From a young age he recognized himself as the type of person who was quiet. The type of person who noticed things about the world but so often wasn’t noticed himself. For example, he noticed the automatic capacity by humans to love and even went so far as to recognize his own fears about love. He feared saying, “I love you” and having to mean it. He feared the day he would give his whole heart to someone, trusting them to take care of it. He didn’t know how to do that.
Growing up, he always imagined himself living alone, an idea that became reality two years before when he bought a small one bedroom apartment. Each day when he left for work, a 1938 Royal Typewriter sat at a desk by his bed, content in its daily use. There was a certain freedom that came from being alone and he thrived in it.
At his heart he was a lover of books. And the only books worth reading, he believed, were the ones that broke your heart. The ones that, after reading the final page, left you with an overwhelming sense of grief, a loss for words, and the strange feeling of abandonment by friends who do not exist. We are forced to say goodbye to the characters we’ve come to love and somehow we must learn to fend for ourselves while at the same time wondering how we ever managed to do it before.
Growing up, he was also a fiercely private person and rarely allowed others to truly know him. He often thought of this social limitation as a brick wall that involuntarily existed between him and every other living person. As a teenager, he had often envisioned this wall as a prison in which he was trapped and incarcerated. This prison was one of self-deprecation and was the root, the core, of his unhappiness. Although he felt comfortable in this prison, it deprived him of any and all possibility and opportunity.
As a young boy, he was shy and awkward and struggled to make new friends. In fact, he was never comfortable in any social situations or, when the position was forced upon him, leadership roles. In school he was a nerd, vividly interested in everything from history and English to science. Although he loved to learn, class participation was a rare treat for his teachers. In high school, he left as silently as he had arrived and by the time of graduation he had barely made an impression.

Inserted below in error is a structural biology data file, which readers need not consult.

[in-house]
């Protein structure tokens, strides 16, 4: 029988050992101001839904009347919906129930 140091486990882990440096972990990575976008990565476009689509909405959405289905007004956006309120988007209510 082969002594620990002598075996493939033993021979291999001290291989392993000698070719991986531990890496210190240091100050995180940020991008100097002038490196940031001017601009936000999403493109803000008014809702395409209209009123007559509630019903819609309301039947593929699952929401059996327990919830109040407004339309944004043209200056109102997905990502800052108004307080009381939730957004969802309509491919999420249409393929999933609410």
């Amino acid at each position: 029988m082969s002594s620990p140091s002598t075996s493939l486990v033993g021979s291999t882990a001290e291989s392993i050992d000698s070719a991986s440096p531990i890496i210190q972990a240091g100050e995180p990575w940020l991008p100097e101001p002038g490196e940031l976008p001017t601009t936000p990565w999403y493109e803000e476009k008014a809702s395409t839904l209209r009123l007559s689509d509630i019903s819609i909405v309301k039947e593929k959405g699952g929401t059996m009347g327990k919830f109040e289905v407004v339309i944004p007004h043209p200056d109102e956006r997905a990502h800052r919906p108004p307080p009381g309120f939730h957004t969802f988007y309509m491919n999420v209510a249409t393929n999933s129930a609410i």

While sitting on the train, for the first time in his life he felt the calm assurance of stability. He began to look at his life as though he had already lived it. Where before he had only seen an uncertain future, he now saw a steady income, a possible home, and a source of potential happiness. Starting his job at a new publishing company, he liked to think he had come out of his shell. He now had an unfaltering desire to carve his own path in the world without relying on those around him. He was eager to begin his life. Whether or not he would live this life alone, however, was unbeknownst to him. After all, it was only a week ago when he first met her.
He remembered the morning in every detail. It was the Sunday before last and he was sitting in a small coffee shop reading The Bell Jar for the second time. He had immersed himself in the novel, reading with the subtle care of someone looking for a deeper purpose until he heard a small bell that broke his concentration. Someone entered through the front door. She moved swiftly across the room and sat at a table in the corner against the far wall. He lifted his eyes and peered over the book at a young woman who appeared to be in her twenties. She wore an oversized navy blue sweatshirt and had long, dark hair that was pulled back into a loose ponytail. As chance would have it, the majority of her face was covered by a thick black book supported by two slender hands. Loose strands of hair fell in front of her face, the tips of which made contact with the end of her nose and another with the side of her cheek. MORE. He did not, contrary to popular belief, instantly fall in love. To suggest such a thing would be absurd. As best as he could determine, he first saw her as someone interesting, intriguing, fascinating, and perhaps even mysterious.
Looking back, his heart suddenly fluttered with the possibility of love. He allowed his mind to flow with the musings of a naïve fantasy. He couldn’t remember the last time he had seen someone so compelling; someone he noticed the most minute and irrelevant details about. He bowed his head and shook it with a knowing smile on his face. He knew the truth: this was nothing more than a game played by his heart to avoid confronting a lonely truth. MORE.
As he sat on the train, he subconsciously observed the passengers while his mind slowly rose from these thoughts. He looked around at the other passengers on today’s train with a renewed sense of vigor, as if fresh air had been breathed into him.